I. Global issues at the end of World War IA. Economic concerns over the “peace”• John Maynard Keynes, a British economist who accompanied Prime Minister Lloyd George to the peace conference at Versailles, was infuriated by the terms of the peace. He noted the failure of the victorious powers to develop an adequate economic rehabilitation plan for Europe after the war.
• In his 1920 work, The Economic Consequences of the Peace, Keynes discussed the dangers of governments not dealing more directly with economic recovery in Europe, making the following points:– Internal productivity in Europe had fallen off dramatically during WWI and was continuing to do so after the war.– Internal transport and exchange had broken down so that markets could not function effectively (in other words, the war had destroyed the possibility for the market forces of supply and demand to work efficiently).– Europe had not been able to purchase what it wanted from overseas during the war.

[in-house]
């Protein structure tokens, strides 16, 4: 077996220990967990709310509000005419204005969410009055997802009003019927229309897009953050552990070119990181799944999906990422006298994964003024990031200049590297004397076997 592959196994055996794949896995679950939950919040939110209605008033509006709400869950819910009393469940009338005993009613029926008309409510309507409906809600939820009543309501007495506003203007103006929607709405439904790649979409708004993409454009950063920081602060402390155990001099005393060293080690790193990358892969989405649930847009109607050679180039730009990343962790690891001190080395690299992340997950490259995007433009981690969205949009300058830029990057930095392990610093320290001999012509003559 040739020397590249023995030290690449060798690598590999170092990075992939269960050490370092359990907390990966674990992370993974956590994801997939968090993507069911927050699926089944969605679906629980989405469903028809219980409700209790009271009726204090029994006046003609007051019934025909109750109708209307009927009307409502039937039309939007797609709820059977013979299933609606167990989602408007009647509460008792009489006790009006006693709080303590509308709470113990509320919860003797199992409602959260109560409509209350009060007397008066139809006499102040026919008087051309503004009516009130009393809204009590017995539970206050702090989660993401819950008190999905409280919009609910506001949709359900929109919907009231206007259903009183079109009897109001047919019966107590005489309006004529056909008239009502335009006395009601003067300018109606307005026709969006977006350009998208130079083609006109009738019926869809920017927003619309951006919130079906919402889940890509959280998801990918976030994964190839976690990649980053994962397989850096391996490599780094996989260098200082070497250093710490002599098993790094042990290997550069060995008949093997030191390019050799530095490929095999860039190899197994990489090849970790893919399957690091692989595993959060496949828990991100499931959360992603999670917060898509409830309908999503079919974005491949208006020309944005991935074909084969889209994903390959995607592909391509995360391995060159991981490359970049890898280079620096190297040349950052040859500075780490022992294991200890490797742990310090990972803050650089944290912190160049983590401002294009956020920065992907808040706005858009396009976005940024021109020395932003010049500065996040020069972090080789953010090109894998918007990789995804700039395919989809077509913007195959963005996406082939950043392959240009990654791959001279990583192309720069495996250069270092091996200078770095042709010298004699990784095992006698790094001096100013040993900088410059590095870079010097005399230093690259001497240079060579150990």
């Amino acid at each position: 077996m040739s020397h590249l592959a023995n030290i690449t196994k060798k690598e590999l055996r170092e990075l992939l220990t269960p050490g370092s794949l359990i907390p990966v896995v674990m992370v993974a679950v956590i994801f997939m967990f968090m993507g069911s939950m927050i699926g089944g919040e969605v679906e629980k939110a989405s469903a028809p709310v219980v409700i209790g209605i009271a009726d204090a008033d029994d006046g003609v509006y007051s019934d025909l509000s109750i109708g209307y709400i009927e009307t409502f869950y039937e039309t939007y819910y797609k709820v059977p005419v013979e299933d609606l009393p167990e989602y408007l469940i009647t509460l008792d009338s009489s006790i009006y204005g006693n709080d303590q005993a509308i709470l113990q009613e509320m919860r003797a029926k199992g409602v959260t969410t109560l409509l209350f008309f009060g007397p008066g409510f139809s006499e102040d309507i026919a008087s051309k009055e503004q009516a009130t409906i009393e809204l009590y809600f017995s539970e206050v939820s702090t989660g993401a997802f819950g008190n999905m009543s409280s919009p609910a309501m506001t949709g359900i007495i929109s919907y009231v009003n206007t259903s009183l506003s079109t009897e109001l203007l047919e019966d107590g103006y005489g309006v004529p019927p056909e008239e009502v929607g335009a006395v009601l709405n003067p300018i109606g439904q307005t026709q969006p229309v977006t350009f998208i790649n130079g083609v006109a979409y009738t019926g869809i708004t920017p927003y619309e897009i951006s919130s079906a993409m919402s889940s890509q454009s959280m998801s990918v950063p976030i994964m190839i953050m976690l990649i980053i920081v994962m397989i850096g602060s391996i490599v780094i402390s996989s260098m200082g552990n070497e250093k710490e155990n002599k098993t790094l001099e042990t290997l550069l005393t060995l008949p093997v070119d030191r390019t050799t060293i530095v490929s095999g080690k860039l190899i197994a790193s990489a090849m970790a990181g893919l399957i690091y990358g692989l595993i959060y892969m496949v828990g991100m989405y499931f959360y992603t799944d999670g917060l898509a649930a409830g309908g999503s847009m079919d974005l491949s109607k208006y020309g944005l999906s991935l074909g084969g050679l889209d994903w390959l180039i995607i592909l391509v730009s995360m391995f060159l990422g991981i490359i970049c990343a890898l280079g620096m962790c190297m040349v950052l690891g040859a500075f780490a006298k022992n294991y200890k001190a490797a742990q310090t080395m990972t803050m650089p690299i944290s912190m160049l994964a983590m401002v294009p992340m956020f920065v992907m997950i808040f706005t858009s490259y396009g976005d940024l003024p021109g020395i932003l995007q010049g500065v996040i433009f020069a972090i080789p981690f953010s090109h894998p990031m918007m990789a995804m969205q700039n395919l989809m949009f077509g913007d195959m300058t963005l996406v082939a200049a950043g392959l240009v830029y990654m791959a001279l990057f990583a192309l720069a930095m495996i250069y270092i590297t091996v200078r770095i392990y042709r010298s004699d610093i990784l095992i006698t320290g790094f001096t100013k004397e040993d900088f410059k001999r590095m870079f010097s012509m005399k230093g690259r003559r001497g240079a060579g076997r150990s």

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• Keynes went on to point out that in the last phase of the war and afterwards:– Governments responded incorrectly to inflation by printing more paper money and at the same time, failed to take appropriate measures to regulate supply of essential commodities.– If these conditions persisted, only the rich would have the wherewithal to purchase much of anything.– As a consequence, at present (in 1920): “An inefficient, unemployed, disorganised Europe faces us, torn by internal strife and international hate, fighting, starving, pillaging and lying.”